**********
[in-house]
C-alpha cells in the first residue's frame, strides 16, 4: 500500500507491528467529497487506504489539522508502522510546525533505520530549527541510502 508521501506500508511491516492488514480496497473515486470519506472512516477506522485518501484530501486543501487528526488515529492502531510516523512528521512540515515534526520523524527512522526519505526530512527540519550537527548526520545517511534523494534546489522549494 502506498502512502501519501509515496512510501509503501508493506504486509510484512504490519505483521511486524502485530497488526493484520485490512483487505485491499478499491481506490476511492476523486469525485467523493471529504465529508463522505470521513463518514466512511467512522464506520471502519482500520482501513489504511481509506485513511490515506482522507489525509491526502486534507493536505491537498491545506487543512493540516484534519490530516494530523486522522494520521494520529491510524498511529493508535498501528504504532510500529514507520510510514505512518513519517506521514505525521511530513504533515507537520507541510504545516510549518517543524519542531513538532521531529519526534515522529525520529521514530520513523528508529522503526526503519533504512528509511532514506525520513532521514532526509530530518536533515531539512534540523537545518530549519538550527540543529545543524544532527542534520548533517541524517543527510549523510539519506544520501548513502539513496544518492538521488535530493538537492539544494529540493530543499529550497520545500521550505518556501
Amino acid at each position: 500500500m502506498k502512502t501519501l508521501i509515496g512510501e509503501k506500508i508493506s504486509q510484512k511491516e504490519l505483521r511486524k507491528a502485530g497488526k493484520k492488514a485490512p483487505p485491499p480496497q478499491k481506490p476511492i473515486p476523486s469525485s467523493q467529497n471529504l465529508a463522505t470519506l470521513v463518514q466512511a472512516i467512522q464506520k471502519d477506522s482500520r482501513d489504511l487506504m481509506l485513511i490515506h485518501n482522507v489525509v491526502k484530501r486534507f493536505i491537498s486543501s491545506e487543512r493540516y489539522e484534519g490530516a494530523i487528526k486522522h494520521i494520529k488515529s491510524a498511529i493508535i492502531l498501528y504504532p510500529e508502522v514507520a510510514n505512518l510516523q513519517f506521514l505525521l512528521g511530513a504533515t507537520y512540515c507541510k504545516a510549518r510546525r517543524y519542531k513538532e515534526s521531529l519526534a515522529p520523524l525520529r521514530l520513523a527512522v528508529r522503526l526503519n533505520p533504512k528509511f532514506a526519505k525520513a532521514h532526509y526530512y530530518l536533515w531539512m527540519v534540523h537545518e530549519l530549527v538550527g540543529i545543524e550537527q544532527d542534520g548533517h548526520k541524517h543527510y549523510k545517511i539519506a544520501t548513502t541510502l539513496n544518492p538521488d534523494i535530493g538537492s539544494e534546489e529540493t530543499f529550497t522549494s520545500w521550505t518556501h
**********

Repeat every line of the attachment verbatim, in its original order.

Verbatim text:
[in-house]
C-alpha cells in the first residue's frame, strides 16, 4: 500500500507491528467529497487506504489539522508502522510546525533505520530549527541510502 508521501506500508511491516492488514480496497473515486470519506472512516477506522485518501484530501486543501487528526488515529492502531510516523512528521512540515515534526520523524527512522526519505526530512527540519550537527548526520545517511534523494534546489522549494 502506498502512502501519501509515496512510501509503501508493506504486509510484512504490519505483521511486524502485530497488526493484520485490512483487505485491499478499491481506490476511492476523486469525485467523493471529504465529508463522505470521513463518514466512511467512522464506520471502519482500520482501513489504511481509506485513511490515506482522507489525509491526502486534507493536505491537498491545506487543512493540516484534519490530516494530523486522522494520521494520529491510524498511529493508535498501528504504532510500529514507520510510514505512518513519517506521514505525521511530513504533515507537520507541510504545516510549518517543524519542531513538532521531529519526534515522529525520529521514530520513523528508529522503526526503519533504512528509511532514506525520513532521514532526509530530518536533515531539512534540523537545518530549519538550527540543529545543524544532527542534520548533517541524517543527510549523510539519506544520501548513502539513496544518492538521488535530493538537492539544494529540493530543499529550497520545500521550505518556501
Amino acid at each position: 500500500m502506498k502512502t501519501l508521501i509515496g512510501e509503501k506500508i508493506s504486509q510484512k511491516e504490519l505483521r511486524k507491528a502485530g497488526k493484520k492488514a485490512p483487505p485491499p480496497q478499491k481506490p476511492i473515486p476523486s469525485s467523493q467529497n471529504l465529508a463522505t470519506l470521513v463518514q466512511a472512516i467512522q464506520k471502519d477506522s482500520r482501513d489504511l487506504m481509506l485513511i490515506h485518501n482522507v489525509v491526502k484530501r486534507f493536505i491537498s486543501s491545506e487543512r493540516y489539522e484534519g490530516a494530523i487528526k486522522h494520521i494520529k488515529s491510524a498511529i493508535i492502531l498501528y504504532p510500529e508502522v514507520a510510514n505512518l510516523q513519517f506521514l505525521l512528521g511530513a504533515t507537520y512540515c507541510k504545516a510549518r510546525r517543524y519542531k513538532e515534526s521531529l519526534a515522529p520523524l525520529r521514530l520513523a527512522v528508529r522503526l526503519n533505520p533504512k528509511f532514506a526519505k525520513a532521514h532526509y526530512y530530518l536533515w531539512m527540519v534540523h537545518e530549519l530549527v538550527g540543529i545543524e550537527q544532527d542534520g548533517h548526520k541524517h543527510y549523510k545517511i539519506a544520501t548513502t541510502l539513496n544518492p538521488d534523494i535530493g538537492s539544494e534546489e529540493t530543499f529550497t522549494s520545500w521550505t518556501h